An interesting article in the NY Times analyzes how polarized opinion is on either side of the Atlantic regarding disposal of household waste and the consequences that has for the environment.
The article starts by describing the advanced technology used in Denmark to incinerate non-recyclable household waste and the acceptance of residential districts to have the plants sited adjacent to their homes. The plants provide both heat and electricity to the local community meeting some 80% of heating needs and 20% of electricity needs with the benefits being directly fed to the community in the form of low cost heat and power. Denmark now has 29 such plants, serving 98 municipalities in a country of 5.5 million people, and 10 more are planned or under construction. Across Europe, there are about 400 plants, with Denmark, Germany and the Netherlands leading the way in expanding them and building new ones. By contrast, no new waste-to-energy plants are being planned or built in the United States, the EPA says â€ even though the federal government and 24 states now classify waste that is burned this way for energy as a renewable fuel, in many cases eligible for subsidies.
Quoted in the article, the EPA believes the reasons that waste-to-energy plants have not caught on was the abundance of cheap landfills. Opposition from those who felt plants would undercut efforts to promote recycling and a negative public perception often inflamed by those campaigning in the second group. Environmental groups in New York for example have campaigned passionately against adopting the technology on the basis it would undermine their efforts to achieve zero waste. Meanwhile the city paid $307 million last year to export more than four million tons mostly to landfills in distant states. Much goes by road but some is even transported by rail as far away as Virginia.
Back to Denmark and the local town of Horsholm which is the subject of the article. Horsholm sends only 4% of its waste to landfills, 1% (chemicals, paints and some electronics) goes to special disposal like vaults in an abandoned salt mine in Germany, while 61% of waste is recycled and 34% is incinerated in waste to energy plants. The technology makes use of newly developed scrubbing and filtering technologies that capture chemicals like hydrochloric acid, sulfur dioxide, nitrous oxides, dioxins and heavy metals as well as particulates. Emissions from the plants in all categories have been reduced to just 10 to 20% of levels allowed under the EU’s strict environmental standards for air and water discharges. At the end of the incineration process, the extracted acids, heavy metals and gypsum are sold for use in manufacturing or construction. Small amounts of highly concentrated toxic substances, forming a paste, are shipped to one of two warehouses for highly hazardous materials, in the Norwegian fjords and the previously mentioned salt mine in Germany.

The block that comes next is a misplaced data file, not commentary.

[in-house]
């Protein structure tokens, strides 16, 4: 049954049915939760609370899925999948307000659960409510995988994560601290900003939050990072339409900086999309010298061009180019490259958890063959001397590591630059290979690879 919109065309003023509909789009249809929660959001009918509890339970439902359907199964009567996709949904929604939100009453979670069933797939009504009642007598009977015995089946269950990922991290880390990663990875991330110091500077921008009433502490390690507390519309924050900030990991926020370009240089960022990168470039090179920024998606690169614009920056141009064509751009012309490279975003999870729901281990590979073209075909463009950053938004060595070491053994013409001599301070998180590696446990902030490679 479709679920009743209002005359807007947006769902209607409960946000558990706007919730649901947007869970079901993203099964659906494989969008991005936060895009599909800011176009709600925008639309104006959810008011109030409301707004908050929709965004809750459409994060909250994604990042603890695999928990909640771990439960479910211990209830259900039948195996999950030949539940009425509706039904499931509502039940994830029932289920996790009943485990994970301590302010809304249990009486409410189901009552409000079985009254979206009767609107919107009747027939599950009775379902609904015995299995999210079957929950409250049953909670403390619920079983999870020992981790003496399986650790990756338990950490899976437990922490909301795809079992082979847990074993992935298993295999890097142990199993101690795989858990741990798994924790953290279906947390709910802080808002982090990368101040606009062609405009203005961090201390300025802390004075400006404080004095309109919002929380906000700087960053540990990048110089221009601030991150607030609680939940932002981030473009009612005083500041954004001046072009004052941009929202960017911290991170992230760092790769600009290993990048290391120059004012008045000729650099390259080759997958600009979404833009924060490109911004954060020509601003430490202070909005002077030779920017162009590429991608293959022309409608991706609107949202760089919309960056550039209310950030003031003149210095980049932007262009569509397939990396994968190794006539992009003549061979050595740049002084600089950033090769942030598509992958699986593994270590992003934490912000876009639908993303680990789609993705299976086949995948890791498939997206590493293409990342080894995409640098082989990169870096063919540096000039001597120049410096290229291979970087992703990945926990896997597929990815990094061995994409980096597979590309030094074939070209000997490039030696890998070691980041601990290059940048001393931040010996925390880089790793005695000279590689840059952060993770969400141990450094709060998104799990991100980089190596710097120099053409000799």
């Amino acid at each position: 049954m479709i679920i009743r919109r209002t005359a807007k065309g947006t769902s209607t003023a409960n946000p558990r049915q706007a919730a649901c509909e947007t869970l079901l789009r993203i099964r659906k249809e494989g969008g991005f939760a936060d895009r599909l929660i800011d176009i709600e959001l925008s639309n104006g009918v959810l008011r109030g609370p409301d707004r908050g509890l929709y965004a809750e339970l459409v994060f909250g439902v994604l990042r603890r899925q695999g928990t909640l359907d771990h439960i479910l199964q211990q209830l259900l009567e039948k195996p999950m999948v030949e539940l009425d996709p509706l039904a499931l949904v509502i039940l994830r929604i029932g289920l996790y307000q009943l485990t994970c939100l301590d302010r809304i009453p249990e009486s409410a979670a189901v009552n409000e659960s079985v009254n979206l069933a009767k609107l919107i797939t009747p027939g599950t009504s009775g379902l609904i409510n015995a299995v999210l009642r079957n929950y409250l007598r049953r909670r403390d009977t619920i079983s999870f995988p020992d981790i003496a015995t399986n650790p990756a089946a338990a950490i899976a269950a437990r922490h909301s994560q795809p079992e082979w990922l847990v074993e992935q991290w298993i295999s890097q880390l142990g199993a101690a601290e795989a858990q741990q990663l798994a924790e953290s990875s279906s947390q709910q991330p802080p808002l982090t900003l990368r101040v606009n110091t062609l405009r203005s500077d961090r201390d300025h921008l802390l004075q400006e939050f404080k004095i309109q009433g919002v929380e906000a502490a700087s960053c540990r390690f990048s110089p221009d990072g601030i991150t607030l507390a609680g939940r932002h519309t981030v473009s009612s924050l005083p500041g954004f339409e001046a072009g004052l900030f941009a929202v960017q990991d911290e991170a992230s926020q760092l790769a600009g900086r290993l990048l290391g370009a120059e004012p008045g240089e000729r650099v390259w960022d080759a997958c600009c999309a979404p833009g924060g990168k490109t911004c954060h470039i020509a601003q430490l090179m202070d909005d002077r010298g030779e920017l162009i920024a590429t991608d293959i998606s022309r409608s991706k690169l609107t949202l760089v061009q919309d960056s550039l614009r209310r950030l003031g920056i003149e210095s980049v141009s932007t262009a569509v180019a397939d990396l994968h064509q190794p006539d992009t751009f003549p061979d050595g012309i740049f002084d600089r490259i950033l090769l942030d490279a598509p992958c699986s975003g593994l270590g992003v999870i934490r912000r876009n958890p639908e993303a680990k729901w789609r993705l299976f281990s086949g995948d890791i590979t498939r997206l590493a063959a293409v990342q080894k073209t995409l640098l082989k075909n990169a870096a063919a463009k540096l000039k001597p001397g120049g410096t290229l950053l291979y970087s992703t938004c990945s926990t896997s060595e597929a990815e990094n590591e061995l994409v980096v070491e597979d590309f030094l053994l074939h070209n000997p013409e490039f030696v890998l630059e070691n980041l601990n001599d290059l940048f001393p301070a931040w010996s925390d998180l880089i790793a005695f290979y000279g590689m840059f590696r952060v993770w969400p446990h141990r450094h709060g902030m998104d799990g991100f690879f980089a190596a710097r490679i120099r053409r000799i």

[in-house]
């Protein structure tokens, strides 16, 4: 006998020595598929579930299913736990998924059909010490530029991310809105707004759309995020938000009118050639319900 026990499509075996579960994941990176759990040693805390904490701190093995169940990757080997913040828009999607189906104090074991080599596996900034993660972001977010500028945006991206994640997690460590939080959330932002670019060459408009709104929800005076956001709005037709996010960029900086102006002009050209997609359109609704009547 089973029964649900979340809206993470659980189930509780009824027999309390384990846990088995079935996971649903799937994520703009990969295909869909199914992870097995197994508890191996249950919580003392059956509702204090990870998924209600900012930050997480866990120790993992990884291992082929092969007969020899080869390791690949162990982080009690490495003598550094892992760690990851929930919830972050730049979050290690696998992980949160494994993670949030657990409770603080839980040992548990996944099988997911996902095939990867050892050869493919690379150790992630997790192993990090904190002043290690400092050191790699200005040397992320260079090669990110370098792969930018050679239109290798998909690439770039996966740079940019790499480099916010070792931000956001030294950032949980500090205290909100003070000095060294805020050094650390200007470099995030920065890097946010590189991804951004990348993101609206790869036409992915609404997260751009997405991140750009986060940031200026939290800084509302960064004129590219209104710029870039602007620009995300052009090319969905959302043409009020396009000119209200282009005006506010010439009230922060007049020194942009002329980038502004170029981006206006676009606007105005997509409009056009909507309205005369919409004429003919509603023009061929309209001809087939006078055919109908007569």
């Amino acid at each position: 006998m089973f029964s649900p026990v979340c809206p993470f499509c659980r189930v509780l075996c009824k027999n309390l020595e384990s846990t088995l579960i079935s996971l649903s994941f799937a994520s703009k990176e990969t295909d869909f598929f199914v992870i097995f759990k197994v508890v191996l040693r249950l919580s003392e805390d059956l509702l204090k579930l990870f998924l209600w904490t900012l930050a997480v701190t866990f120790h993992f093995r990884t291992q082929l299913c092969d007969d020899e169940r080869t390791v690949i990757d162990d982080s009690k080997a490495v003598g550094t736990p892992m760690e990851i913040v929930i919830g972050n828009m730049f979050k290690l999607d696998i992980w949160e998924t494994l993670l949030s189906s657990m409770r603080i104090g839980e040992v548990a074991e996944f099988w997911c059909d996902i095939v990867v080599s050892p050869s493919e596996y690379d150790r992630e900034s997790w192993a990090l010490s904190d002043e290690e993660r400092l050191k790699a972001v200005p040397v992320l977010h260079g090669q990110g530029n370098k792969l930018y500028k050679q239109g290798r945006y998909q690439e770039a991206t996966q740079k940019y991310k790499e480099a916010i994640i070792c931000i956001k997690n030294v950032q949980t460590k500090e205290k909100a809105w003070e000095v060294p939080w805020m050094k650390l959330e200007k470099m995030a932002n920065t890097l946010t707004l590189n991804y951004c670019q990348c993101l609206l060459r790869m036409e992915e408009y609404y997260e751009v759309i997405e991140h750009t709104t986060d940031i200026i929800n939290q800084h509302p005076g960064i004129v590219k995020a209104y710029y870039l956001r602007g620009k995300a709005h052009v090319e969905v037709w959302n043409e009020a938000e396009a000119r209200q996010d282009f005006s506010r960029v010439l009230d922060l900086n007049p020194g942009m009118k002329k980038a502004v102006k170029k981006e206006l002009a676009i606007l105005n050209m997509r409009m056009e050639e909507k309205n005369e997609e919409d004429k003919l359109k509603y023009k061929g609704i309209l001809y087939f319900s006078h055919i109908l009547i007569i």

Partly the polarization of views is based on land mass. Europe is densely populated and landfill is considered much more of an environmental hazard and unpleasant neighbor than a high technology incinerator, especially if it pays your heating bills. The US by contrast has wide open spaces and providing the populations of states neighboring major metropolis are willing to continue to take their trash the practice will continue but even so many in the US are beginning to despair. Nickolas J. Themelis, a professor of engineering at Columbia University and a waste-to-energy proponent, is quoted as saying America’s resistance to constructing the new plants was economically and environmentally “irresponsible.
“It’s so irrational; I’ve almost given up with New York, he said. “It’s like you’re in a village of Hottentots who look up and see an airplane â€ when everybody else is using airplanes â€ and they say, ËœNo, we won’t do it, it’s too scary.’